On J20, around 50 of us masked up and took down South St.  We wanted to set a tone of resistance against the Trump regime and the ruling class for the years to come.  There were chants of “Good Night Alt Right” and antifascist flags and banners. The OCF Coffee house was smashed while people spray painted windows along the street.  Bank of America took a paint bomb.  As we moved along, more windows were tagged and shattered.  There was a brief discussion before we turned off South St and started pulling baricades into the road, knowing the cops had to be close by, being earily absent so far.  When they did show, we split, the obstacles slowing them down enough for everyone to get away.
This shit is officially still possible in Philly.  Affinity groups can come together in direct, violent, contempt against the business of gentrification and the moneyed masters funding attacks on indigenous peoples.  For all those arrested on J20 and all those still fighting the Black Snake.

Expect more.

Report from New Year’s Eve Noise Demo


On new year’s eve a crowd of people gathered outside the federal prison at 7th St and Arch St to show love for those kidnapped by the state.

People brought banners, drums, a speaker, fireworks, whistles, and airhorns to get it going. Everything turned into a drum; signs, trashcans, walls, and bike racks were all kicked and banged to make sound. Fliers explaining the noise demo were passed to passersby and thrown around. Coffee and snacks were shared, as slogans against police and prisons were shouted through the megaphone. The night was fun and prisoners flashed their lights as we made a racket.

Police arrived toward the end as the energy was dying down, but didn’t intervene. The demo ended with a short march to a nearby park where everyone was able to disperse without incident.

Prisoners to the streets!
Burn down the plantation!

Philadelphia: Fragments from Last Night’s Anti-Trump March

from It’s Going Down

A few more things happened last night (11/9) then the cops and news are letting on. We were going to skip the march altogether until we heard that people had burned flags and surrounded the cops who tried to make arrests. We never found the flag burners but we still had fun. Here’s some moments from the night:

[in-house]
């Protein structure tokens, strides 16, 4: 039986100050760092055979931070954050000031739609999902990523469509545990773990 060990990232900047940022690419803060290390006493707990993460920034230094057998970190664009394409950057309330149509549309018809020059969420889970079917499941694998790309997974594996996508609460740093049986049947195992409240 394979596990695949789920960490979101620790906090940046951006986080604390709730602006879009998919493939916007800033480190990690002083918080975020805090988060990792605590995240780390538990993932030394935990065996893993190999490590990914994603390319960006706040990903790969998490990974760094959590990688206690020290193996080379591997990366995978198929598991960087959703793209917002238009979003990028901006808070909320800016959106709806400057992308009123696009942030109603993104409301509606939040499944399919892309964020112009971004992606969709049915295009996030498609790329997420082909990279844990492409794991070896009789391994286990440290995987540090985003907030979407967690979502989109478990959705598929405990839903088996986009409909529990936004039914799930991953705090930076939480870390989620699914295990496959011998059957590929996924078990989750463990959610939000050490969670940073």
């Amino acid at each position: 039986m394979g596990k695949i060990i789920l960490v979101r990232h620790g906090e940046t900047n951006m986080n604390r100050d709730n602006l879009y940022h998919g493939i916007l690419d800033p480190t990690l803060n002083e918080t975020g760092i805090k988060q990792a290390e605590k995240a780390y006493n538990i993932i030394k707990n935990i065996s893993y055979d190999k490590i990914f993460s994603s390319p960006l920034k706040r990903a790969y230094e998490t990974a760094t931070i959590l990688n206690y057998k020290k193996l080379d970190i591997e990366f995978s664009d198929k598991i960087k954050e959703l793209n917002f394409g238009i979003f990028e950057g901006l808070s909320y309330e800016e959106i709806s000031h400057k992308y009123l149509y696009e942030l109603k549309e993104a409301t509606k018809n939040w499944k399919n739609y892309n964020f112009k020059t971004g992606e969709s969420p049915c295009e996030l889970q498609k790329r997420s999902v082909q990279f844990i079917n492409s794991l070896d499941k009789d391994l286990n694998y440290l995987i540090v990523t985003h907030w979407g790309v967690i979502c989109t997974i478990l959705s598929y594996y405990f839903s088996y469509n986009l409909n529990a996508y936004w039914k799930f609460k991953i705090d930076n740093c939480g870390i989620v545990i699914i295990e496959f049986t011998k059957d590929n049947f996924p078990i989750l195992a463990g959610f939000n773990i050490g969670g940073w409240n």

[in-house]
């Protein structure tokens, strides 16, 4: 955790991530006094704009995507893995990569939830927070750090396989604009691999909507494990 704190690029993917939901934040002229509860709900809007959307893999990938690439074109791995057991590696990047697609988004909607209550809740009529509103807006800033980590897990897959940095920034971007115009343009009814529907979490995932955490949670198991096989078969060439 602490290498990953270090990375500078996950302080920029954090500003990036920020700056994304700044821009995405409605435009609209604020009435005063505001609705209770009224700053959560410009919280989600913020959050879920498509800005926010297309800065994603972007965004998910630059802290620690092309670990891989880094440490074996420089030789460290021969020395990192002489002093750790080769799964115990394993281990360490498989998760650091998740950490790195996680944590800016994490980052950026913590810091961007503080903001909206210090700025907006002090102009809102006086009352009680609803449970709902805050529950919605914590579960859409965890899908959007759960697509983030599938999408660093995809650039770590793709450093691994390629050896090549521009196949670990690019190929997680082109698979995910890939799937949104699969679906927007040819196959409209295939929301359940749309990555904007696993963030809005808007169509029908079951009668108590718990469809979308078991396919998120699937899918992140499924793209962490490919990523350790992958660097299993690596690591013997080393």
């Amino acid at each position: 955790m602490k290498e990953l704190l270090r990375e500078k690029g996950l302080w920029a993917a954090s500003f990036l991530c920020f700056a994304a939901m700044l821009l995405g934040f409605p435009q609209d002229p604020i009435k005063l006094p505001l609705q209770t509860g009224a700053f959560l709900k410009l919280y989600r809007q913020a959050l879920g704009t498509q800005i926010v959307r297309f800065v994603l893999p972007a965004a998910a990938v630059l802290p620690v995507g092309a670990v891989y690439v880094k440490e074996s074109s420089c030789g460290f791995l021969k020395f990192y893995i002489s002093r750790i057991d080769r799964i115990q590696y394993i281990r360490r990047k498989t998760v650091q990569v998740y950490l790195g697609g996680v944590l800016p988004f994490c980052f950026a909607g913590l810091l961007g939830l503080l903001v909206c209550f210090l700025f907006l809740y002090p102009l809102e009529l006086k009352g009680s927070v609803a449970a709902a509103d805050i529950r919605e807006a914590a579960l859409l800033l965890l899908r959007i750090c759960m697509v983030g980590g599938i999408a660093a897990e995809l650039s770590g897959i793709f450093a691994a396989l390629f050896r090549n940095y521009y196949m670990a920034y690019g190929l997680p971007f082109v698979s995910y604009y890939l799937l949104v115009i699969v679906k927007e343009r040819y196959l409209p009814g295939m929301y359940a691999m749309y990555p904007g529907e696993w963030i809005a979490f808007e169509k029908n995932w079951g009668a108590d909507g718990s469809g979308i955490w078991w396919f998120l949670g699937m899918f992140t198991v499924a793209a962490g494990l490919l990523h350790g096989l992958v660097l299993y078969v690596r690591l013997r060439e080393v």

When we found the demonstration it was huge and full of energy. The march seemed to be mostly college kids, but not only. Cops couldn’t keep track of the whole thing because of how big it was, especially in the tight North Philly streets.

Some young people ripped down some “VOTE NOV 8” and run off cackling, vanishing into the crowd.

Chants that “Philly hates Trump” are nice, others that mention “this is what democracy looks like” seem to miss the point.

Masked strangers ask each other if they want to walk together, a small black bloc comes together. Anti-Trump stickers and fireworks go up, people clap and smile.

No one is the peace police, but we’re still reminded that doing graffiti is “not what we’re here for” even though it’s definitely part of what we’re there for.

A Rite-Aid truck almost becomes the canvas for an anti-trump message but the artist is interrupted by a plainclothes cop, the cop in turn, is interrupted by some masked people. Everyone gets away unscathed, except the truck. “FUCK TR”

A bunch of the light columns on Broad St are redecorated with anti-police tags.

Stickers and fireworks run out and people who wanted some are let down. Those of us who brought too little are also let down, more stuff next time?

It’s proposed that an American flag is burned but the bearers don’t want to. A lot of people are here because they are upset Hillary Clinton lost, they don’t seem critical of democracy or America or whatever.

A couple cop vehicles are tagged, surprisingly many people holler and clap. I guess anti-cop stuff is always in.

The march approaches the highway but police have formed a line in front of the ramp, after some chanting and an unfortunate firework we all leave toward city hall instead.

Fuck Trump!

Rebels To The Street!

A Rundown of November 5th in Harrisburg and Some Reflections

from It’s Going Down

This account and the reflections that follow are only a glimpse of the events that took place in Harrisburg on November 5th. I’m not interested in or able to cover the whole of what took place; instead I’m putting forward how I experienced the day (plus a few rumors I heard), what I learned, and some thoughts that came out of conversations following the mobilization. The reflections and critiques apply to myself and those I was with as much as they do to anyone else who was in attendance.

November 5th in Harrisburg, PA

Before I got to the meetup spot, a friend told me that a fascist livestreamer or photographer was present and was filming people. When he was pointed out and confronted, he punched an antifascist, got jumped right away, and left.

By the time I got to the spot, people were just about to march. A few blocks of walking and chanting brought us to a police line behind some wooden barricades. The fascists weren’t scheduled to arrive for another hour. People milled about and a few announcements were made on the bullhorn. More and more police arrived in riot gear and on horseback, strengthening the “thin blue line” between us and the steps of the capital building where the white power rally was set to take place. Slow moments passed uneventfully.